I recently saw the new and highly praised/hyped movie The Descendants, a comedy/drama by director Alexander Payne. In a nutshell, Matt King (George Clooney), who’s been an emotionally distant husband and father, is suddenly forced to deal with grief and betrayal issues when his wife suffers a horrible accident.
Let’s start with The Descendants trailer:
The following are excerpts from the critics about this movie’s handling of the grief process:
- Bill Goodykoontz, Arizona Republic: “…captures the complexity of emotional reactions that grief stirs.”
- Josh Bell, Las Vegas Weekly: “Grief feels overly pleasant…”
- Ann Hornaday, Washington Post: “A tough, tender, observant, exquisitely nuanced portrait of mixed emotions at their most confounding and profound…”
- Rex Reed, New York Observer: “…I found the film’s moments of pathos every bit as unconvincing as the bigger picture of a man who learns late-life redemption through guilt, and I found Mr. Clooney’s tears and sentimentality especially clumsy.”
- Dana Stevens, Slate: “This is a movie that wants to confront painful truths about love, loss, and grief, yet there’s a curious emotional brittleness about it. The script seems to operate in only two affective modes—deadpan absurdism and heart-tugging melodrama—and every time it switches gears, the grinding is audible.”
As for me, one of the two main things I liked about this film was the feeling that the family’s grief responses were complicated and often realistically so. And the other was the acting of Clooney and the two young women portraying his daughters, Shailene Woodley and Amara Miller.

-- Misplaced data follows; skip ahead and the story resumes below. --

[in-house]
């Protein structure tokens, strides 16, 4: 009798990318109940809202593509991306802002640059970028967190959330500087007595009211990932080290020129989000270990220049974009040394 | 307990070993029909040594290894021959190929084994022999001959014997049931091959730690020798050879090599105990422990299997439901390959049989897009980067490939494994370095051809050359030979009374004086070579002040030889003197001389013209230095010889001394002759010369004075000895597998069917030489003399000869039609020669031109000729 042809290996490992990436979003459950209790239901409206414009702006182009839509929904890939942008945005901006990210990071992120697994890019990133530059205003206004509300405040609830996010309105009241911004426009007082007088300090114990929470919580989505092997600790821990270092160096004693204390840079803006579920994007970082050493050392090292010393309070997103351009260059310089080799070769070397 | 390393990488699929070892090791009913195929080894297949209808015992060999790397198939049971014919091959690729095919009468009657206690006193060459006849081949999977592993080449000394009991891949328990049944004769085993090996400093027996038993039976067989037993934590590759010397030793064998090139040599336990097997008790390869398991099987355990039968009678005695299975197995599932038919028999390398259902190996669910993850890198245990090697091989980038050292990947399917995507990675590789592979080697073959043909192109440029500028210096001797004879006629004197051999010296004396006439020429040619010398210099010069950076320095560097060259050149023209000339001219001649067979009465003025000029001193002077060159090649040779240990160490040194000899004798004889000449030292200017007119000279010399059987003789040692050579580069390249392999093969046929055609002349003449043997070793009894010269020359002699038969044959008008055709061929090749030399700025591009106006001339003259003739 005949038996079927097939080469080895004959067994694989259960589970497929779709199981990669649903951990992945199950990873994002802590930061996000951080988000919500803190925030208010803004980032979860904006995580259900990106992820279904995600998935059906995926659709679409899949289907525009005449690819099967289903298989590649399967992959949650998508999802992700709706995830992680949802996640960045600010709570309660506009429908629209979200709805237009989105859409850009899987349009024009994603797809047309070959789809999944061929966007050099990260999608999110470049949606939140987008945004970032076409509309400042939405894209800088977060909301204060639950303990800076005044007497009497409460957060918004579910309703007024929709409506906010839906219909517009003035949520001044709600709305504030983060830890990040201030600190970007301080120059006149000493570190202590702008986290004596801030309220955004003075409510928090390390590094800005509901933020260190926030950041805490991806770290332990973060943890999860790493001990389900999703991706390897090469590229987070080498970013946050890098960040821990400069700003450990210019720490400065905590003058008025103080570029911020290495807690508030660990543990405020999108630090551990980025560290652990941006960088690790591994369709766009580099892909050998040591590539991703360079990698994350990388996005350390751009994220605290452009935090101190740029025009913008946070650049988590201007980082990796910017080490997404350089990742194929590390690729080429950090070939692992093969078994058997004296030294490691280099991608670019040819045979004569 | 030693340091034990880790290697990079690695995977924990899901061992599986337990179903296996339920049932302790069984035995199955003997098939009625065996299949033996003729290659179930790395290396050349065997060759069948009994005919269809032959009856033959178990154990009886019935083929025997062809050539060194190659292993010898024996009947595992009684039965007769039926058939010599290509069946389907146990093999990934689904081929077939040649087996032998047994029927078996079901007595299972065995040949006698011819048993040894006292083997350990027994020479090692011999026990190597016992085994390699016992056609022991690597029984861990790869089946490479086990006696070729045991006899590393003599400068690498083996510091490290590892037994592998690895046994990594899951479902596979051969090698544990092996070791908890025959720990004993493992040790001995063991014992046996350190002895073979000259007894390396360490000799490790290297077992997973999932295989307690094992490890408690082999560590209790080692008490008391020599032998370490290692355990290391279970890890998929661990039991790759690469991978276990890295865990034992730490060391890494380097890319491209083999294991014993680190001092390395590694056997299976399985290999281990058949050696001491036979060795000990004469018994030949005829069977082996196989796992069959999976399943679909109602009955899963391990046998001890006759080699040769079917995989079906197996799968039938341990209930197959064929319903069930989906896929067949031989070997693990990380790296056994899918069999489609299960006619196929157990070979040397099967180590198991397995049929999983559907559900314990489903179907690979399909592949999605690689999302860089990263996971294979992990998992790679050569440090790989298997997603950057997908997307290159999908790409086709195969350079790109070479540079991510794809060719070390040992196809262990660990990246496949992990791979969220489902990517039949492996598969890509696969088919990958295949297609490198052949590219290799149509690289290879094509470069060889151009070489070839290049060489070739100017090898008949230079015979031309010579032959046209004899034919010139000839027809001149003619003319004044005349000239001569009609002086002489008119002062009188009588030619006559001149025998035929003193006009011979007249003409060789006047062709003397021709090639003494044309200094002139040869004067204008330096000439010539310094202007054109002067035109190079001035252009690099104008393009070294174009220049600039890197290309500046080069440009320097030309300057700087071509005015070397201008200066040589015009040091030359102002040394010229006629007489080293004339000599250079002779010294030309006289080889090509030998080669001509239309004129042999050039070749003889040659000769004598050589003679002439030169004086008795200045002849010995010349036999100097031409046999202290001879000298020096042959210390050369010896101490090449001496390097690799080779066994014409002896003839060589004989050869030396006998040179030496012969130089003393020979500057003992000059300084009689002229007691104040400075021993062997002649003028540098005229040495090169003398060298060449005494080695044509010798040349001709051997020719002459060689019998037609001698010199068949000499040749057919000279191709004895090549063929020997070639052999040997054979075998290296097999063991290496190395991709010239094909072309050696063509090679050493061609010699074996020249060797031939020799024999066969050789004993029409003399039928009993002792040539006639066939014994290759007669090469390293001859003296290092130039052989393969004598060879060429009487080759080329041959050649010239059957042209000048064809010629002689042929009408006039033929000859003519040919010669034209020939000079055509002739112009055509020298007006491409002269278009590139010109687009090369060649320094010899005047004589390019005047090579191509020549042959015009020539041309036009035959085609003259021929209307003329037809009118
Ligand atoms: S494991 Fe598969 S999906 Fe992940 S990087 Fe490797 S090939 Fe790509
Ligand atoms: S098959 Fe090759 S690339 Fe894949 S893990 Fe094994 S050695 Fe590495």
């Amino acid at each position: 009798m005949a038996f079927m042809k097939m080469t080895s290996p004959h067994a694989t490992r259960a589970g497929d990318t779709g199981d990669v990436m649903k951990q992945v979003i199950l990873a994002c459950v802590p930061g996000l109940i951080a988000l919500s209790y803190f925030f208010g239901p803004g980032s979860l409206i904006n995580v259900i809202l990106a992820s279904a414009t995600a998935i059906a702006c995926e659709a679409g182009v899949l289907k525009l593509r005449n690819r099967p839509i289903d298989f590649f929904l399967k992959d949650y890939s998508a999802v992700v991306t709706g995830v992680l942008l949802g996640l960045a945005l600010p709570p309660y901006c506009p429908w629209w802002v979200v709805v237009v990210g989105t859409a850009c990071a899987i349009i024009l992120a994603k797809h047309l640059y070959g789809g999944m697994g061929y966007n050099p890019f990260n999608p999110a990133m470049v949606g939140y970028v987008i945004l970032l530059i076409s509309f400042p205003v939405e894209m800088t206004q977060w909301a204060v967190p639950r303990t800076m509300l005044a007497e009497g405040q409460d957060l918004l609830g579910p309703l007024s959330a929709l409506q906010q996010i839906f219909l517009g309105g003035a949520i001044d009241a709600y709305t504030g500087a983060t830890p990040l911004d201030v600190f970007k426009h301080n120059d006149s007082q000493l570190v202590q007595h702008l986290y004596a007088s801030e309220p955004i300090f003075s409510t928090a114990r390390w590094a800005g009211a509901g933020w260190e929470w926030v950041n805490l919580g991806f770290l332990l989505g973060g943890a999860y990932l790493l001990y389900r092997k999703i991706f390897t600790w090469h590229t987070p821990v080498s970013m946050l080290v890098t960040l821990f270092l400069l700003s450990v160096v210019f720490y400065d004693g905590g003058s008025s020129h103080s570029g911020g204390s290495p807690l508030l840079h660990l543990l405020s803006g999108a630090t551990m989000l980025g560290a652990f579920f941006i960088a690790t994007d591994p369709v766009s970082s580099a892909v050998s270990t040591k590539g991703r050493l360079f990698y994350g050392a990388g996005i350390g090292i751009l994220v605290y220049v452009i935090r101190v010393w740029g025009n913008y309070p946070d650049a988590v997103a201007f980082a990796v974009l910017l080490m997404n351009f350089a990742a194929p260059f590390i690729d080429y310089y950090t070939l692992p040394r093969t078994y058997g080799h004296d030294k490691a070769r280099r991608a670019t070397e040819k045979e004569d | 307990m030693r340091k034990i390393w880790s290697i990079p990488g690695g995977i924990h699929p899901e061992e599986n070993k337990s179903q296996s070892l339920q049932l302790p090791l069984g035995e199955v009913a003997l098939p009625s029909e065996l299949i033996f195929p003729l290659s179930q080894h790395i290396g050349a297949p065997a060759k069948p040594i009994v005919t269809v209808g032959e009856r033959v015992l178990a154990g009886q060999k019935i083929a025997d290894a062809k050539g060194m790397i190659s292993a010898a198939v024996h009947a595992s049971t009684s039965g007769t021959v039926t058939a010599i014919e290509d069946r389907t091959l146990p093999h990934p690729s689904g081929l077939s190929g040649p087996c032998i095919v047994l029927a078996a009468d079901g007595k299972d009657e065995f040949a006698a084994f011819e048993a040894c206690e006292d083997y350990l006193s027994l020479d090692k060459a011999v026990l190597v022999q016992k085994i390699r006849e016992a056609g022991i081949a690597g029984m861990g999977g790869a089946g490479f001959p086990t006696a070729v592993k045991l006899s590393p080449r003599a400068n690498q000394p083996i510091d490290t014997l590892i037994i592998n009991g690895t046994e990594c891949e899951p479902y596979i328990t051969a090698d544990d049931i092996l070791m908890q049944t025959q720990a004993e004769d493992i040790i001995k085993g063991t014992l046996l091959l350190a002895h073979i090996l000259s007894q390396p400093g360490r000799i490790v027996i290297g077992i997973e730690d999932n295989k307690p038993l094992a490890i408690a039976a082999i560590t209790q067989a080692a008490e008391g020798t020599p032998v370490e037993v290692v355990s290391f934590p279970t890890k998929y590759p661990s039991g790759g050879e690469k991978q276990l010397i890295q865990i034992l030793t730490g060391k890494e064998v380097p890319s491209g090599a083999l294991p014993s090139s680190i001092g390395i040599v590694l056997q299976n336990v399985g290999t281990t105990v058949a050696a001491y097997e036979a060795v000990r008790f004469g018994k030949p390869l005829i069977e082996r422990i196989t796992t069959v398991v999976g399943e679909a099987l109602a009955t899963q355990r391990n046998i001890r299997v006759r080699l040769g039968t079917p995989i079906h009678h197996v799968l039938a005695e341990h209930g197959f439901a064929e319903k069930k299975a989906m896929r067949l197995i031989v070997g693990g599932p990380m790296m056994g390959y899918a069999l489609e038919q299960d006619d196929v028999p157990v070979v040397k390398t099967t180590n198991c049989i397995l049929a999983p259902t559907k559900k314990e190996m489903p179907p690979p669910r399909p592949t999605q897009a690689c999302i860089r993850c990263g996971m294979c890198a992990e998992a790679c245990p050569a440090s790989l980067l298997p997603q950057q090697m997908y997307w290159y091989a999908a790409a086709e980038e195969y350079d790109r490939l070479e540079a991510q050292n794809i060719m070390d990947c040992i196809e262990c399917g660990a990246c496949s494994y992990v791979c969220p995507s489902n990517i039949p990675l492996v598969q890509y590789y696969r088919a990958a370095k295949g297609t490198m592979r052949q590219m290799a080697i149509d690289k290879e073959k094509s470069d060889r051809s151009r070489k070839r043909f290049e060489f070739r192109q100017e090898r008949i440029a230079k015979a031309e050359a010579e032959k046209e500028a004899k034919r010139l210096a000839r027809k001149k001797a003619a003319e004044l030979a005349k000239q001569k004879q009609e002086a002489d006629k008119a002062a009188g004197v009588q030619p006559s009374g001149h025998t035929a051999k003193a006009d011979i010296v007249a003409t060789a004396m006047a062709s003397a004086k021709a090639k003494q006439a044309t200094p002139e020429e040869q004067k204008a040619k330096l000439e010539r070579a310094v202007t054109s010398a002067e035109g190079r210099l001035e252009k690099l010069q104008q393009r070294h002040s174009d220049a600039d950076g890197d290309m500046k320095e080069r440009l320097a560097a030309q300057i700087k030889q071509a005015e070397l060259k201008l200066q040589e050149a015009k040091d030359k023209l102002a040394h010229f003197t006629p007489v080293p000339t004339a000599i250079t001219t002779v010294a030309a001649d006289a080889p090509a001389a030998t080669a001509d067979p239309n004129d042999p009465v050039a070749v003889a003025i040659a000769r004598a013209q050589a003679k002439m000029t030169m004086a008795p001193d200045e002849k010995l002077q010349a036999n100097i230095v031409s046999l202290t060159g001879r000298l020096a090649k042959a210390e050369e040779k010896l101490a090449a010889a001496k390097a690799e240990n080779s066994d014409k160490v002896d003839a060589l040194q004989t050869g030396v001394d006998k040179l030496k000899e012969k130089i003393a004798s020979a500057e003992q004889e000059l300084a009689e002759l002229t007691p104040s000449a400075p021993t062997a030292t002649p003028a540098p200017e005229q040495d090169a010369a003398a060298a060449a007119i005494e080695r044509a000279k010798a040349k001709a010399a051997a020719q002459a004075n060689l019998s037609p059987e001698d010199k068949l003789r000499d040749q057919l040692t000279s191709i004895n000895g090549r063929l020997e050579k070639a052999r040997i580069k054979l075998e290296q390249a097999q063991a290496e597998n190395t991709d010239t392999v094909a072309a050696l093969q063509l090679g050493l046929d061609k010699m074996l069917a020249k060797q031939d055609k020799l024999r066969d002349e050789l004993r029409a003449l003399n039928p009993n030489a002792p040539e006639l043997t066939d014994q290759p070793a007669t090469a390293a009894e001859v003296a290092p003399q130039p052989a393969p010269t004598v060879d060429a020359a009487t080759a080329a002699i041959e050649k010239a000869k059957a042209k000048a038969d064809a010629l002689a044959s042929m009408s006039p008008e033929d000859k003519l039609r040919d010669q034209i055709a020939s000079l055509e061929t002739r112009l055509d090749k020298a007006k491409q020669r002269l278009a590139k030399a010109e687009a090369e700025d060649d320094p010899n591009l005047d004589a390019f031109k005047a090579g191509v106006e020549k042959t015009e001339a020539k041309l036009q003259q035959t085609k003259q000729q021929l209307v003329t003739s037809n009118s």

However, I think the biggest failing was a certain lack of depth. As critic Diana Saenger‘s review points out about Matt King, the main character: “…there’s no explanation why a financially well-off man basically without a job would end up with no clue about his wife and children.”
As for the comedy/drama aspect, for me the film seemed much more “drama” than “comedy,” as most attempts at humor fell flat. Peter Howell, Toronto Star: “This is stealth comedy, richly delivered…” Then I would argue perhaps it’s too stealth. But anyway…
In sum, it’s a tragic story—and although I appreciated its theme and apparent intents, I just wish I’d been more moved by it. As does Richard Corliss, who states in his review for Time:
Watching this adaptation of Kaui Hart Hemmings’s 2007 novel about a man facing family crises in the modern Eden of Hawaii, I wanted The Descendants‘ elevated sentiments to wash over me, inundate me in its lapping warmth, like the restorative waters on a Kauai beach. I’m a notorious softie, and I found things to like about the film…but I remained untouched. I must have been wearing my wet suit.
See it and see what you feel—or think.